This summer’s exam results have once again shown the persistence of regional disparities in educational attainment. Across A levels and GCSEs, the gap in top grades between the North East and London has actually widened.
But while there is a growing North-South divide in educational attainment, it is wrong to suggest that this is due to a divide in school performance. The truth is that our current measurements of school performance are not fit for purpose, and that too often economic and geographical factors are mistakenly presented as educational ones. And that leads us to perpetuating ineffectual policy.
This is nothing new. Published in response to the 2019 general election, our Manifesto for North East Education, highlighted these problems and set out our key recommendations for all political parties and policymakers. And while much has changed in the intervening three years, those recommendations are more relevant than ever. Indeed, the pandemic has only exacerbated many of the challenges schools already faced – particularly around long term disadvantage and special educational needs and disabilities – and all the more so in those serving disadvantaged communities.
Central to our manifesto was ensuring that education policy was evidence-based, taking a longer term view to ensure stability in the sector, and recognising the regional context schools work in.
Yet it is clear from this year’s set of results that government policy fails to take into account not only the perennial challenges but also the disproportionate impact of the pandemic facing regions like the North East. Too often, a one-size-fits-all approach remains the default setting of education policy, including interventions like post-Covid ‘catch-up’.
Schools in areas of high-impact, long-term deprivation require much greater support to ensure that their students can achieve their full potential. It is vital that schools have a comprehensive education recovery plan, with the right resources targeted to where they are needed.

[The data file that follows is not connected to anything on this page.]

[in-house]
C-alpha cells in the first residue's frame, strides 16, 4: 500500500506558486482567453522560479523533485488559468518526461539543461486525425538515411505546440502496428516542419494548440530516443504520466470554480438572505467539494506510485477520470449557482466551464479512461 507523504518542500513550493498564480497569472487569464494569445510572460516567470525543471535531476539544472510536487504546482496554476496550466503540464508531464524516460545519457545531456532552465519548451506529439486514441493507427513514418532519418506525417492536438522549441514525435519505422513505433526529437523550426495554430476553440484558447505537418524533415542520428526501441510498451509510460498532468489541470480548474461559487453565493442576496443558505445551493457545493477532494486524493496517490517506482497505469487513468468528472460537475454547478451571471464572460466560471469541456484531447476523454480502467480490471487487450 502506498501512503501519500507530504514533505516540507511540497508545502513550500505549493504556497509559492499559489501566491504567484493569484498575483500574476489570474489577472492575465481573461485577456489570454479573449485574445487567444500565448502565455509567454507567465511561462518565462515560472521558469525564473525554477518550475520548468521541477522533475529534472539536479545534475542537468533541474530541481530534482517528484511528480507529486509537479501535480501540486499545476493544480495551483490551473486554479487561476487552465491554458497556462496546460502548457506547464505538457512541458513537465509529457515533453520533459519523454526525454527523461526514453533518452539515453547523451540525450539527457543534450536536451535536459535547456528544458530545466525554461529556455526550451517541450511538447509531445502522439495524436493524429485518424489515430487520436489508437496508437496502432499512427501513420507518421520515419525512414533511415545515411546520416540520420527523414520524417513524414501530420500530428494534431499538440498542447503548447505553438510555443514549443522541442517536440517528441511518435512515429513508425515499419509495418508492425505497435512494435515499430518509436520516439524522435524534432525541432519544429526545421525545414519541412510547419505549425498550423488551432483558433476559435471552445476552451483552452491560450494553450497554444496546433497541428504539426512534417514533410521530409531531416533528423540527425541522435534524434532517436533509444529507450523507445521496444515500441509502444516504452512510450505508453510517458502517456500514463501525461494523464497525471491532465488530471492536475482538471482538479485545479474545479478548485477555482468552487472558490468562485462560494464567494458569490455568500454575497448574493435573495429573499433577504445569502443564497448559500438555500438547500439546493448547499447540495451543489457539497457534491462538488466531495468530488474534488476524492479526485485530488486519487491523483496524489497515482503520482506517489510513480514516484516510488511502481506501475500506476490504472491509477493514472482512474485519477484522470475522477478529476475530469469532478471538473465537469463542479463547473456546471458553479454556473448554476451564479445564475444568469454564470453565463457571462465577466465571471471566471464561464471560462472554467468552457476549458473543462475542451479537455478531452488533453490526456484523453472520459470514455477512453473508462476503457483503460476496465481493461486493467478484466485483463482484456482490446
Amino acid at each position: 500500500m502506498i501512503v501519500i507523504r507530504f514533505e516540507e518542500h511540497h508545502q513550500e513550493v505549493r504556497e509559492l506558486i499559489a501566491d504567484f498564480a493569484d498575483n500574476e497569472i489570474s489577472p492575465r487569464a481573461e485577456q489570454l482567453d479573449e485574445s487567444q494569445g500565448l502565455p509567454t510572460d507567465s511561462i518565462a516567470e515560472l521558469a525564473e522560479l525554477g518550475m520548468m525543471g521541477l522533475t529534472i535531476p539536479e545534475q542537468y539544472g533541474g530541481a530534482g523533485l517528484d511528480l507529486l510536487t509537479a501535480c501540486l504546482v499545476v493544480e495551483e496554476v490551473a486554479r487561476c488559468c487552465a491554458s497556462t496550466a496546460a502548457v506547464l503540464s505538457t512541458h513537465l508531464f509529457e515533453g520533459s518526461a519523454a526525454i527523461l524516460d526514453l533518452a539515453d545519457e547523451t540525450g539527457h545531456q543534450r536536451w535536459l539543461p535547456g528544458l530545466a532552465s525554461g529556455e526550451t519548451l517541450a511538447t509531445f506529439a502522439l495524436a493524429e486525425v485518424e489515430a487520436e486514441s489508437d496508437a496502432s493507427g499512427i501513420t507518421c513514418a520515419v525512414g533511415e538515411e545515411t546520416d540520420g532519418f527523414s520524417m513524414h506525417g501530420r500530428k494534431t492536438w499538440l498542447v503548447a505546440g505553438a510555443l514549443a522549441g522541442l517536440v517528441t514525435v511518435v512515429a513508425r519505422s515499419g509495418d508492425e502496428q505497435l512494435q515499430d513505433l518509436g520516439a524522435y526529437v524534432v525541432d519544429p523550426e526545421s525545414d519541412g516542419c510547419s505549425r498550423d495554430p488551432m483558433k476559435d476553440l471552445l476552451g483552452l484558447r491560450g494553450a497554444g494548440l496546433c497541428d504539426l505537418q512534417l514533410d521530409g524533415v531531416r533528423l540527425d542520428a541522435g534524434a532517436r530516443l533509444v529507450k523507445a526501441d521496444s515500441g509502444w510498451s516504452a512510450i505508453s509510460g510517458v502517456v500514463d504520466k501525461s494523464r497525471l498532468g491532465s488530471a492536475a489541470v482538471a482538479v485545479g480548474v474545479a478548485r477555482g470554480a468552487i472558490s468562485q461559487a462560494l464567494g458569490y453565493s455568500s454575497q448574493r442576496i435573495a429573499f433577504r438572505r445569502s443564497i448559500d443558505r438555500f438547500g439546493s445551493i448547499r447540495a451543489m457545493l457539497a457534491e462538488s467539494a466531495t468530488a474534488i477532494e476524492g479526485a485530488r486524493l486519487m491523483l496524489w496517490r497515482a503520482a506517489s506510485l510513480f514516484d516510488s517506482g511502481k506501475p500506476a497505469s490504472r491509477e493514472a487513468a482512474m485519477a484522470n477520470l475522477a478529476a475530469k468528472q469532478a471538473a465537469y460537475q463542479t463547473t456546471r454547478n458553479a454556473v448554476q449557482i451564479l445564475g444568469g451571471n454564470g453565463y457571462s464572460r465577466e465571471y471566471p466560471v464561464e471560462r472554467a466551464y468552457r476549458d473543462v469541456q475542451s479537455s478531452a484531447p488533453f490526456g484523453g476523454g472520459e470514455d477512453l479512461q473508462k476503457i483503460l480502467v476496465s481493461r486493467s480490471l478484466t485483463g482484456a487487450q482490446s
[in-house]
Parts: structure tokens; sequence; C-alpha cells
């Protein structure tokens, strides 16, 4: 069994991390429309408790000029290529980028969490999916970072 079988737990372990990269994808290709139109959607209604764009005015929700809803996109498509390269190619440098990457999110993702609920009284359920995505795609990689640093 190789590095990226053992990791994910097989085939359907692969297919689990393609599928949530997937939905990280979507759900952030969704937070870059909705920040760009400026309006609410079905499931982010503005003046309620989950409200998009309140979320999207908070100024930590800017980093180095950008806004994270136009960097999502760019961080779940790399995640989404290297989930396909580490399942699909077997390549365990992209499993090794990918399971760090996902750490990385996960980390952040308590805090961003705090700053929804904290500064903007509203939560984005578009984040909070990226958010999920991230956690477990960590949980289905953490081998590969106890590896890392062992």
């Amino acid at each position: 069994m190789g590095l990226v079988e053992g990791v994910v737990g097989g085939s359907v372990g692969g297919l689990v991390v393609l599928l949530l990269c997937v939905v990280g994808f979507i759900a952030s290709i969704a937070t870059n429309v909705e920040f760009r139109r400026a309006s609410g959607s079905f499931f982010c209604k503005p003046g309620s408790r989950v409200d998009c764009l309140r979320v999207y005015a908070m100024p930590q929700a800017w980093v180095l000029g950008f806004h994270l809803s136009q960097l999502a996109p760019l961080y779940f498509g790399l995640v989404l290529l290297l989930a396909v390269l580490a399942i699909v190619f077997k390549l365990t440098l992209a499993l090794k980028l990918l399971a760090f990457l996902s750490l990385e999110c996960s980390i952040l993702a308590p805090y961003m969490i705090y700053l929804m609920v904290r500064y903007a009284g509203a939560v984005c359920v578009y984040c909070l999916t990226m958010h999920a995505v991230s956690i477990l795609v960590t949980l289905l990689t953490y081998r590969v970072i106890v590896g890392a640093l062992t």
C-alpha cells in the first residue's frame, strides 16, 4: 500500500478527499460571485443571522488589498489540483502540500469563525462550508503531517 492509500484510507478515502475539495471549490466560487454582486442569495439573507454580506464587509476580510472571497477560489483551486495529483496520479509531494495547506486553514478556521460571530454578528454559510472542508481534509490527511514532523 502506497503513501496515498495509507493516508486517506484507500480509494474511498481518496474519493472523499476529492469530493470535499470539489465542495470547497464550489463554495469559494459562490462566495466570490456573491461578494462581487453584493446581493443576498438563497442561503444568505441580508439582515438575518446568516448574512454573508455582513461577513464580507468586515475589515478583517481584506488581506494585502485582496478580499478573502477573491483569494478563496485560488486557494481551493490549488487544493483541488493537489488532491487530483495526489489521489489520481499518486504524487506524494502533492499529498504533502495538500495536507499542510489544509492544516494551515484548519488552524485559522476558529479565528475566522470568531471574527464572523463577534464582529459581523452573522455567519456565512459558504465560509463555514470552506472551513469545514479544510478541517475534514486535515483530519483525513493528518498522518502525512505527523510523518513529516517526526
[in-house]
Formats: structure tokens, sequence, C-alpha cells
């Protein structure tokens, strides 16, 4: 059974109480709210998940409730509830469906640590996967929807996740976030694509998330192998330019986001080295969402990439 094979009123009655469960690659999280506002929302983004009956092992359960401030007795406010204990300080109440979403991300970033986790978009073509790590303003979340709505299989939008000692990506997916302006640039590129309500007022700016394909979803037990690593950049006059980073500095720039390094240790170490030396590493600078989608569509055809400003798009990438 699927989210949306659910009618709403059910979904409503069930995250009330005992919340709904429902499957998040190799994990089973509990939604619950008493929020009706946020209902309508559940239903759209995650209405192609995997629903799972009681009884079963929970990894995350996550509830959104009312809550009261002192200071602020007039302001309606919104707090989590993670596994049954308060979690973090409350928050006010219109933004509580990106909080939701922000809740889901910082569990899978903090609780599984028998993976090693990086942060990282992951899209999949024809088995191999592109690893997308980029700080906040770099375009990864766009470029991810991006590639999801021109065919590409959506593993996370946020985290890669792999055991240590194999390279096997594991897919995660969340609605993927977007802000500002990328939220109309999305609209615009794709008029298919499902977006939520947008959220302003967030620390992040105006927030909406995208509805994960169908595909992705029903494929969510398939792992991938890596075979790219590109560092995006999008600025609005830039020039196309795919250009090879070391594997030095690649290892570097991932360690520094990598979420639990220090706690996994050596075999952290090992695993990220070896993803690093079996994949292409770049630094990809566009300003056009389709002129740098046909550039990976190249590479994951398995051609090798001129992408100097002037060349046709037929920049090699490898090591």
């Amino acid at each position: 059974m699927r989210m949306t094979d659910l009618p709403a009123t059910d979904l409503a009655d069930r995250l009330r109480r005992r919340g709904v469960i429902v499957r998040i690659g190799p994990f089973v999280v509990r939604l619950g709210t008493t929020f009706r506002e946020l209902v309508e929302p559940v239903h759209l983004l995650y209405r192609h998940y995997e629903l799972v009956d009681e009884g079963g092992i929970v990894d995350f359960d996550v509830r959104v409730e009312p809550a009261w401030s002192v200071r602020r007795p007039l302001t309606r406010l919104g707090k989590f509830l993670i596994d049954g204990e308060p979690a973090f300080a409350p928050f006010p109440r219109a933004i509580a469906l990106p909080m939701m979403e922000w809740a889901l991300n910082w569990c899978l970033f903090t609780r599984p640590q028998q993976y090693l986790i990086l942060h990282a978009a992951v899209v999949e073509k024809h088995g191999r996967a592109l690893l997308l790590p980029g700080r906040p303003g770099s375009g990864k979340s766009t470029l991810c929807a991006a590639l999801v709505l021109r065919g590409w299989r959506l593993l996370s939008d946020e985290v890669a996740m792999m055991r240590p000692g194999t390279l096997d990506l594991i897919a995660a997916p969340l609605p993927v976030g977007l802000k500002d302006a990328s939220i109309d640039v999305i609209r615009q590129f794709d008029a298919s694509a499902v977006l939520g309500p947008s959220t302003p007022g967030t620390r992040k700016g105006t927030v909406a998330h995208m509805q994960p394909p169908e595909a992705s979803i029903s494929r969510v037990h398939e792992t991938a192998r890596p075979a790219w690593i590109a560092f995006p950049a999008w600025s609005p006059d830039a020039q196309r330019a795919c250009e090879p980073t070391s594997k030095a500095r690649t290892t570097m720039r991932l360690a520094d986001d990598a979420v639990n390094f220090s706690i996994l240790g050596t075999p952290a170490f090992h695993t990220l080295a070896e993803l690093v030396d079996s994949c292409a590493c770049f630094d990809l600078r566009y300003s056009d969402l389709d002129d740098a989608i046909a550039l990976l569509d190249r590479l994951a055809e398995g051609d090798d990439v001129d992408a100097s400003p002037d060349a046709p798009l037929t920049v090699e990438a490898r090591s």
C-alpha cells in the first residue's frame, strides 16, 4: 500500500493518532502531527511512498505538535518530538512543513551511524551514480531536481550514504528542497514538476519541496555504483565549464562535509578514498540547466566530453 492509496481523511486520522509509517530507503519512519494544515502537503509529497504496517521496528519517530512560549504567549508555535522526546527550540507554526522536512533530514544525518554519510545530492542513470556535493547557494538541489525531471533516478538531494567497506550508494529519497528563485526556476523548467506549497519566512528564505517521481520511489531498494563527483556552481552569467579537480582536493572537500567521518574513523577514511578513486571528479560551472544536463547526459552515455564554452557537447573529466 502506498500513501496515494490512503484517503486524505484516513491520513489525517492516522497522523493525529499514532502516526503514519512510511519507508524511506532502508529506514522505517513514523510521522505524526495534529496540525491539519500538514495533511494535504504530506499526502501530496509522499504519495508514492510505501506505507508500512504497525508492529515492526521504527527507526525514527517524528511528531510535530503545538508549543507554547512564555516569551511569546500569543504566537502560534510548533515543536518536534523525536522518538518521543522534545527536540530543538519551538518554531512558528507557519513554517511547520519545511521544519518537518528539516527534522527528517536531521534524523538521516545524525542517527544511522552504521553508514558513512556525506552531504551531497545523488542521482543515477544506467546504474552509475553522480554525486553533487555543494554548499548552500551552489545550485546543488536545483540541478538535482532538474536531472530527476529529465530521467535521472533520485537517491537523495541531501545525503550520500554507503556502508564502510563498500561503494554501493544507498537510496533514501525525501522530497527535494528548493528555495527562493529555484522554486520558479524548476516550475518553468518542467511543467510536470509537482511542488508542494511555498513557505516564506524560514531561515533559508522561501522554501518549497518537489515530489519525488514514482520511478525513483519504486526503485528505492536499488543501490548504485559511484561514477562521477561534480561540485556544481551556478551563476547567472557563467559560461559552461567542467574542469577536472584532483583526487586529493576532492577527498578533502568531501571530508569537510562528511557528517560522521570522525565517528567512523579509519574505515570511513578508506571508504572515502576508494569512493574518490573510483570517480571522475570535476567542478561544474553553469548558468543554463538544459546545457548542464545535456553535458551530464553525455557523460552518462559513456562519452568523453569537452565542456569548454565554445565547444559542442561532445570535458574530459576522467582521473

To ensure this, the government must trust the profession to deliver the best support for their students. The National Tutoring Programme (NTP) is a case in point. It initially failed to reach adequate numbers of students in the North East because its design and implementation failed to take into account our lack of pre-existing tutoring infrastructure as well as our challenges around recruitment and retention.
Since then, the inclusion of school-led tutoring as part of the NTP has allowed schools greater flexibility in delivering catch-up activity, increasing school engagement with the programme in our region. That is a testament to the readiness of our school workforce to support students. But more than that: It is proof positive that our schools are not the problem. Given adequate resources and the autonomy to act, they have all the capacity within them to unlock the potential of our region’s young people.
So as we witness the widening regional disparity evidenced by these exam results, it won’t do to fall back on the old tropes that the north east’s schools provide a lesser education. Instead, let’s accept that that the same old approaches will only deliver the same old predictable outcome.
All schools urgently need a properly thought-through and resourced ‘recovery’ plan. But in developing such a plan, it is crucial that our next secretary of state for education recognises the importance of taking a long-term view in devising it and of the regional contexts schools operate in for delivering it.